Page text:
Sunday, August 24, 2008

The Shopping Experience, Part 5

It was only a few days ago that I talked about a shopping experience at Staples and Office Max and I mentioned that Staples just opened a brand new store in Fairfield. I talked about how nice it was (of course, it is only a couple weeks new). I also mentioned that Office Max was the only game in town until Staples arrived a few weeks ago and that now things have changed.

The value of competition to the customer is choice. You can be assured they are making one. It is their experiences that will determine their choices. People are emotional creatures, so it isn't going to be logic or even reason that will help them to choose. It will be how they feel about you. That makes it more complicated, but you do have power to help them decide on you.

A few days ago, I was praising my first experience at the new Staples store. Yesterday, I had the opportunity based on some discount cards that I had from each store, to go to each store and make a purchase. The cards expired yesterday, so I had to use them or lose them. It made sense to use them.

I went into Office Max and had a pleasant enough experience. I got what I wanted and looked around a bit and left. All went smoothly. Then I go to Staples. I am trying their copy & printing center for the first time. There is a large guy behind the counter sitting at a computer intensely watching the screen. I walk up to the counter and it was close to 5 minutes before he even looked at me and I was standing in front of him. Then when I told him what I wanted, he gave me a folder and told me to fill it out and that they could have them ready by tomorrow. No problem, I wasn't in need today anyway, it's just that the discount card expired. All the time I'm with him being ignored and then speaking with me, there was no smile. I look up and there are these huge pictures all around the wall in the copy department showing people smiling being helped by Staples people who are smiling. The pictures were silly because of the comparison between them and the real experience. Nonetheless, the employee decides to go ahead and do the job while I wait (although he never stated that, but I could see it by what he was doing). Job is done, he fills out a form and sends me to the cash register up front.

I go up to the main checkout registers and step right up to a smiling young man and present my purchase. He is trying to get it done and the computer is giving him some kind of grief. After several tries, a woman supervisor comes by and the clerk asks her for help. She looks for a second and says that copy purchases can only go through this other register and he would have to move over there. No smile from her, no other comments or help either. I go to the other register and get a new guy. He is working on it but is having trouble also. Finally, he calls the copy guy who guides him through the process. Finally done. I'm out of there.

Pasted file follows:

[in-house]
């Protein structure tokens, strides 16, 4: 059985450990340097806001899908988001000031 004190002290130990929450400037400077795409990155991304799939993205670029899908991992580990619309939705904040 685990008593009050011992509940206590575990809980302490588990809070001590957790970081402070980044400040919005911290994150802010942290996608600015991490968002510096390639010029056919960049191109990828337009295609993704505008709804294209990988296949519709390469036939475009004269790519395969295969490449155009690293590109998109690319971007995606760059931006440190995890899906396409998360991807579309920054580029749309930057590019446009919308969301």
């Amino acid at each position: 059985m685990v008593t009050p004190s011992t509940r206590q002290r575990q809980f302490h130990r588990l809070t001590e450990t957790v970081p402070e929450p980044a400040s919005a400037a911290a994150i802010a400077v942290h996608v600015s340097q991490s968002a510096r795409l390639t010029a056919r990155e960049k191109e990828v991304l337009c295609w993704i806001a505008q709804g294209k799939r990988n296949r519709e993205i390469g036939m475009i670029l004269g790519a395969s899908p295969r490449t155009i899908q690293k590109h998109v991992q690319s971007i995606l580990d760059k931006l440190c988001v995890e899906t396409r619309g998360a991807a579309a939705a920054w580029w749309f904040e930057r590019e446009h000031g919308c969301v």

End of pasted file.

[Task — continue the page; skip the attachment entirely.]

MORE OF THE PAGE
What is right or wrong with this scenario? The store is beautiful and new, but it is not the store that serves me, it is the people in it. Was I served? Sure, but that isn't what matters. How was I served is what matters. Remember, it is not the logic or reason, it is the emotions. So what would your emotions be like in this scenario? I can tell you that I am having a dramatically different experience than I had just a few days ago. I also interacted with more employees and even a supervisor this time. What do you suppose my emotions are about that? I'm thinking that the employees need some training--not just training in what to do, but in how to do it. What is a much easier task than how. They need to know that each time they are helping to create my experience and my experience will help determine whether and how long they stay in business. They do have competition and that gives me choices. I already stated previously that the Office Max experience was generally going downhill, but yesterday, they shined in comparison. Also, I now habitually go to Office Max and have to think about going to Staples. Where do you think my next purchase will be?

The shopping experience is so important. If you could be invisible and watch the experience of your customers in your store with your employees (or you), how do you think they are feeling? You are probably not the only game in town and that gives customers choices. Where do you think they will choose to go next?

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